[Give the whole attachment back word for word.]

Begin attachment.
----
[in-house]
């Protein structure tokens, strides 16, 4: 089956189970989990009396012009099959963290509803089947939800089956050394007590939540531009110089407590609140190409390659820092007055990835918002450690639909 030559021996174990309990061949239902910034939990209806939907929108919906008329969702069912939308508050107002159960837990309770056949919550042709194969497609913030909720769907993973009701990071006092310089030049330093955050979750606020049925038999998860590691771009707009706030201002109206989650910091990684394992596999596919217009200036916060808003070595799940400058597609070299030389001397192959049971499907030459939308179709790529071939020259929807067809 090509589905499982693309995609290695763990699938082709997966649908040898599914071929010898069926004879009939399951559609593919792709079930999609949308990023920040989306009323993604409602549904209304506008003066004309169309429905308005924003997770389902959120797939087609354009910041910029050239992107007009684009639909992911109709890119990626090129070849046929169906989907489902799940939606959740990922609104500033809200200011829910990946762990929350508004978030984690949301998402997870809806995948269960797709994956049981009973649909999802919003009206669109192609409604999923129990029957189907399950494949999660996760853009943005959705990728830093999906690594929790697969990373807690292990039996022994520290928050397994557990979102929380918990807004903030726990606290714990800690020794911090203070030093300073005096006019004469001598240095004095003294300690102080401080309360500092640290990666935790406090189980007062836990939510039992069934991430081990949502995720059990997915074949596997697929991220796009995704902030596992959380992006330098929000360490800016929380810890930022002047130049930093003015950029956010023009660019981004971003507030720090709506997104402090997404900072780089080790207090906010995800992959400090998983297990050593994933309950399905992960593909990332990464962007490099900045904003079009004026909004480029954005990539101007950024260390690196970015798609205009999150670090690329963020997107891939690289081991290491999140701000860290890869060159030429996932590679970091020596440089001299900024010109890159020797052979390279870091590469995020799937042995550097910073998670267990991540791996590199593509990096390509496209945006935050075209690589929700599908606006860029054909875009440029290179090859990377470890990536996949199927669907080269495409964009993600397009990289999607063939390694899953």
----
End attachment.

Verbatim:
[in-house]
């Protein structure tokens, strides 16, 4: 089956189970989990009396012009099959963290509803089947939800089956050394007590939540531009110089407590609140190409390659820092007055990835918002450690639909 030559021996174990309990061949239902910034939990209806939907929108919906008329969702069912939308508050107002159960837990309770056949919550042709194969497609913030909720769907993973009701990071006092310089030049330093955050979750606020049925038999998860590691771009707009706030201002109206989650910091990684394992596999596919217009200036916060808003070595799940400058597609070299030389001397192959049971499907030459939308179709790529071939020259929807067809 090509589905499982693309995609290695763990699938082709997966649908040898599914071929010898069926004879009939399951559609593919792709079930999609949308990023920040989306009323993604409602549904209304506008003066004309169309429905308005924003997770389902959120797939087609354009910041910029050239992107007009684009639909992911109709890119990626090129070849046929169906989907489902799940939606959740990922609104500033809200200011829910990946762990929350508004978030984690949301998402997870809806995948269960797709994956049981009973649909999802919003009206669109192609409604999923129990029957189907399950494949999660996760853009943005959705990728830093999906690594929790697969990373807690292990039996022994520290928050397994557990979102929380918990807004903030726990606290714990800690020794911090203070030093300073005096006019004469001598240095004095003294300690102080401080309360500092640290990666935790406090189980007062836990939510039992069934991430081990949502995720059990997915074949596997697929991220796009995704902030596992959380992006330098929000360490800016929380810890930022002047130049930093003015950029956010023009660019981004971003507030720090709506997104402090997404900072780089080790207090906010995800992959400090998983297990050593994933309950399905992960593909990332990464962007490099900045904003079009004026909004480029954005990539101007950024260390690196970015798609205009999150670090690329963020997107891939690289081991290491999140701000860290890869060159030429996932590679970091020596440089001299900024010109890159020797052979390279870091590469995020799937042995550097910073998670267990991540791996590199593509990096390509496209945006935050075209690589929700599908606006860029054909875009440029290179090859990377470890990536996949199927669907080269495409964009993600397009990289999607063939390694899953």